Then, on Father’s Day, Sunday, 18th June 1972, My girlfriend and I were driving home from a week’s holiday up in the Scottish mountains. The car radio was on and, whilst listening to the news, we heard that an aircraft had crashed shortly after taking off from London's Heathrow Airport and nobody had survived the impact. I felt extremely sad for the passengers and crew on that aircraft as they had experienced the very thing that I was so fearful of.
At the time I was employed as a ‘southern shunter’ for a Darlington transport company. It was my job to meet a driver (night trunker) who had driven a lorry (truck) down from the north through the night. While that driver slept, I delivered the load and found a return load for the driver to take up north that night. We were using Volvo prime-movers with 50 ft long, tri-axle trailers and most of the loads from up north were either North Sea gas pipes (the distribution pipes for North Sea gas were still being put into the ground down south at the time) or large steel beams.
My diary from that year tells me that, on the Monday morning after returning from the week’s holiday, I had a mixed load to deliver. A part of the load (steel beams) went to Hounslow and the remainder, North Sea gas pipes, went to a field just south of the Staines/London Road between Staines and Bedfont. With the promise of a return load from the Reed’s Paper Mill at Thatcham I planned my day as I drove east towards the western suburbs of London.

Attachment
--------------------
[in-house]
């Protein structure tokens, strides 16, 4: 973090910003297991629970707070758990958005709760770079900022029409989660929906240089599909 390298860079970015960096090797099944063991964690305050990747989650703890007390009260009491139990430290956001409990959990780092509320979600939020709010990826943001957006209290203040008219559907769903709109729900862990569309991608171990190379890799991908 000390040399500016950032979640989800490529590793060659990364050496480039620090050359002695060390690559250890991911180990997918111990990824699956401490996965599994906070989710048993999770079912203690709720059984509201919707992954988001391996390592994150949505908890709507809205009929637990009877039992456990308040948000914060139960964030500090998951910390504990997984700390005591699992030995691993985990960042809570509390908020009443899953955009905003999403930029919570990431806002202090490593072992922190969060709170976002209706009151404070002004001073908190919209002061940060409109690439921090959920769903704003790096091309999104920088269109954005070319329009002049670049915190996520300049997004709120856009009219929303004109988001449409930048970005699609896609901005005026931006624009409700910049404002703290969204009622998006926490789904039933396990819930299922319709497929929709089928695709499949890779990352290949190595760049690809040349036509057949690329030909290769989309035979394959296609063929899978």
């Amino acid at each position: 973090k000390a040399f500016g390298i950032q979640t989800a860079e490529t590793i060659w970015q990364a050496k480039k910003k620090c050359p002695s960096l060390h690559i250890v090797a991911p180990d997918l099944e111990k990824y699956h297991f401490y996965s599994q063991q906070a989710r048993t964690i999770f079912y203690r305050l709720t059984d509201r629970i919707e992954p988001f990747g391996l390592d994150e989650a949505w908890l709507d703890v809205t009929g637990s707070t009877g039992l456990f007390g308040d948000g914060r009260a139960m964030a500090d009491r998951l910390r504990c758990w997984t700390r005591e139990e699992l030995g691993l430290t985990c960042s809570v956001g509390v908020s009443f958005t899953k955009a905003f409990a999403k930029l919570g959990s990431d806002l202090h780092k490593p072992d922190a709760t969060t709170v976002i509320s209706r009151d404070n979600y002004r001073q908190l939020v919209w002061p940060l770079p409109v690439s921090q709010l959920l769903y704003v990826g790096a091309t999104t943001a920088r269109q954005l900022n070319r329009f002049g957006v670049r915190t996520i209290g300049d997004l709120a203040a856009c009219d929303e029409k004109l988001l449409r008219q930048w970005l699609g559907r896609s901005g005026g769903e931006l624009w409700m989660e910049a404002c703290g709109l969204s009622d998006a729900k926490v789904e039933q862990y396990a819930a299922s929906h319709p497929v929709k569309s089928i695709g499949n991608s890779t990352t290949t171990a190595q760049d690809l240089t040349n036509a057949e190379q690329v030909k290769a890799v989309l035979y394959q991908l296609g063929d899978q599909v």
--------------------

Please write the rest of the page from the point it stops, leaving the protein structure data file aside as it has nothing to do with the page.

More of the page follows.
I decided to do the Hounslow delivery first and then the Bedfont delivery. Hounslow is just east of Heathrow Airport and the Staines/London road near Bedfont is to the south of the airport. As I was approaching that great airport from the west, my plan would take me across the whole northern perimeter to the delivery point at Hounslow. Then I would drive down the eastern side and turn west to reach a point somewhere just south of the airport where the pipes were to be delivered. Rather than drive back all around the airport to the M4 motorway after the final delivery I planned to carry on west past Staines and on to Thatcham via Bracknell, Wokingham, and Reading. I hadn't been that way for a while and I thought the change would do me good and add a bit of variety to my working day.
As I happily drove up the M4 motorway towards Hounslow, I little knew that my plans would cause me to glimpse the tragic scene of the aircraft that had crashed the previous day.
With the delivery done at Hounslow, I carried on down around to the Staines Road and found the field where the pipes were to be delivered. As the pipes were being off-loaded, one of the men idly mentioned that, if I climbed to the top of the crane jib, I would be able to see an aircraft that had crashed nearby the day before. I recall being curious at what a crashed aircraft would look like but, to me, it didn't feel right to climb that jib and look at the scene just to satisfy my curiosity. I declined his offer and it wasn't long before the trailer was empty and I could continue my journey.